Telfast

Telfast Adverse Reactions

fexofenadine

Manufacturer:

Sanofi-Aventis

Distributor:

DKSH
Full Prescribing Info
Adverse Reactions
Tablet: Seasonal Allergic Rhinitis: Adults: In placebo-controlled seasonal allergic rhinitis clinical trials in patients ≥12 years, which included 2461 patients receiving fexofenadine HCl capsules at doses of 20-240 mg twice daily, adverse events were similar in fexofenadine HCl and placebo-treated patients. All adverse events that were reported by >1% of patients who received the recommended daily dose of fexofenadine HCl (60-mg cap twice daily), and that were more common with fexofenadine HCl than placebo, are listed in Table 1.
In a placebo-controlled clinical study in the United States, which included 570 patients ≥12 years receiving fexofenadine HCl tablets at doses of 120 or 180 mg once daily, adverse events were similar in fexofenadine HCl and placebo-treated patients. Table 1 also lists adverse experiences that were reported by >2% of patients treated with fexofenadine HCl tablets at doses of 180 mg once daily and that were more common with fexofenadine HCl than placebo.
The incidence of adverse events, including drowsiness, was not dose-related and was similar across subgroups defined by age, gender and race. (See Table 1.)

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The frequency and magnitude of laboratory abnormalities were similar in fexofenadine HCl and placebo-treated patients.
Pediatric: Table 2 lists adverse experiences in patients (6-11 years) which were reported by >2% of patients treated with fexofenadine HCl tablets at a dose of 30 mg twice daily in placebo-controlled seasonal allergic rhinitis studies in the United States and Canada that were more common with fexofenadine HCl than placebo. (See Table 2.)

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Chronic Idiopathic Urticaria: Adverse events reported by patients ≥12 years in placebo-controlled chronic idiopathic urticaria studies were similar to those reported in placebo-controlled seasonal allergic rhinitis studies. In placebo-controlled chronic idiopathic urticaria clinical trials, which included 726 patients ≥12 years receiving fexofenadine HCl tablets at doses of 20-240 mg twice daily, adverse events were similar in fexofenadine HCl and placebo-treated patients.
Table 3 lists adverse experiences in patients aged ≥12 years which were reported by >2% of patients treated with fexofenadine HCl 60 mg tab twice daily in controlled clinical studies in the United States and Canada and that were more common with fexofenadine HCl than placebo. The safety of fexofenadine HCl in the treatment of chronic idiopathic urticaria in pediatric patients (6-11 years) is based on the safety profile of fexofenadine HCl in adults and adolescent patients at doses equal to or higher than the recommended dose (see Use in children under Precautions). (See Table 3.)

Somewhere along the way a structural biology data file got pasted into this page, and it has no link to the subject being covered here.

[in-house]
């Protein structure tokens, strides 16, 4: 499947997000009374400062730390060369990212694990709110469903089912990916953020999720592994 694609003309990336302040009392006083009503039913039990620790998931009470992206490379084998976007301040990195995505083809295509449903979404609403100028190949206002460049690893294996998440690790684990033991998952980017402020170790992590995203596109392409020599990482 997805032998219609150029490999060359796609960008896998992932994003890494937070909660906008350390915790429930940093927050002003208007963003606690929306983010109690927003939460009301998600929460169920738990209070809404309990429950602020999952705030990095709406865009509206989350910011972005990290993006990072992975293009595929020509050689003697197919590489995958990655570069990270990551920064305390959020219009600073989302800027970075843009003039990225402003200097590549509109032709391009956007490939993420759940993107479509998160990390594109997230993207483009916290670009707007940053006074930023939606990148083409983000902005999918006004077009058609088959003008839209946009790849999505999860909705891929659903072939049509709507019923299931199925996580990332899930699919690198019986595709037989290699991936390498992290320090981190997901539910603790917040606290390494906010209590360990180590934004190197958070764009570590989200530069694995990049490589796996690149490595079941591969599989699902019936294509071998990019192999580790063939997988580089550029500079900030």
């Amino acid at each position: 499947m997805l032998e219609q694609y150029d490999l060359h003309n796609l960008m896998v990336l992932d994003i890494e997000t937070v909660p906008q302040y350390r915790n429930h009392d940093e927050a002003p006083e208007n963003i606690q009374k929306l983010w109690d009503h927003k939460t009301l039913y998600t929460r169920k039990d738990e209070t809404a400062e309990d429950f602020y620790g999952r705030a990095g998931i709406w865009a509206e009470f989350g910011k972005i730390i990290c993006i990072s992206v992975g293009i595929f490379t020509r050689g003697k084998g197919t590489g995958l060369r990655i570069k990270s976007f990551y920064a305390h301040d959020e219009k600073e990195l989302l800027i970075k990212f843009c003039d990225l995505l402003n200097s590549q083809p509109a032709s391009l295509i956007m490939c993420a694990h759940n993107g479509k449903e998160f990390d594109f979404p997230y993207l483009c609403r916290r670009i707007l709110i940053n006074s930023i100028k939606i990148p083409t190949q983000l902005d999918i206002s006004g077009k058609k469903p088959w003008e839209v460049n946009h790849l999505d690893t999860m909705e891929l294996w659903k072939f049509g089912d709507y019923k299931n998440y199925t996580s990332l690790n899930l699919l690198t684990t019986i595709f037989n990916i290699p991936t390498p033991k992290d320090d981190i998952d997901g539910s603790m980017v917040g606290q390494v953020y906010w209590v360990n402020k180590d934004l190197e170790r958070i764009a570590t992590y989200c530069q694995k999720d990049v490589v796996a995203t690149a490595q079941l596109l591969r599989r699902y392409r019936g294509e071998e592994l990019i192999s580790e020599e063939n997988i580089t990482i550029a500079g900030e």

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Events that have been reported during controlled clinical trials involving seasonal allergic rhinitis and chronic idiopathic urticaria patients with incidences <1% and similar to placebo and have been rarely reported during post-marketing surveillance include: Insomnia, nervousness and sleep disorders or paroniria. In rare cases, rash, urticaria, pruritus and hypersensitivity reactions with manifestations eg, angioedema, chest tightness, dyspnea, flushing and systemic anaphylaxis have been reported.
Oral suspension: In placebo-controlled studies involving patients with seasonal allergic rhinitis and chronic idiopathic urticaria, adverse events were similar to those of patients treated with placebo or fexofenadine.
Most frequently reported adverse events by adults include: headache (>3%), drowsiness, dizziness and nausea (1-3%). The adverse events reported during the controlled studies involving patients with seasonal allergic rhinitis and chronic idiopathic urticaria, with an incidence lower than 1% and similar to those of the placebo group and that were rarely reported during post-marketing experience include: fatigue, insomnia, nervousness, sleep disorders or paroniria. Patients also reported rare cases of rash, urticaria, pruritus and hypersensitivity reactions such as: angioedema, chest tightness, dyspnea, flushing and systemic anaphylaxis.
The adverse events reported in placebo-controlled studies of chronic idiopathic urticaria were similar to those reported in placebo-controlled studies of allergic rhinitis.
In placebo-controlled studies in children from 6 to 11 years of age with seasonal allergic rhinitis, adverse events were similar to those observed in clinical studies involving adults and children 12 years of age or older with seasonal allergic rhinitis.
In controlled clinical studies involving pediatric patients from 6 months to 5 years of age, no unexpected adverse events were observed in patients treated with fexofenadine hydrochloride.
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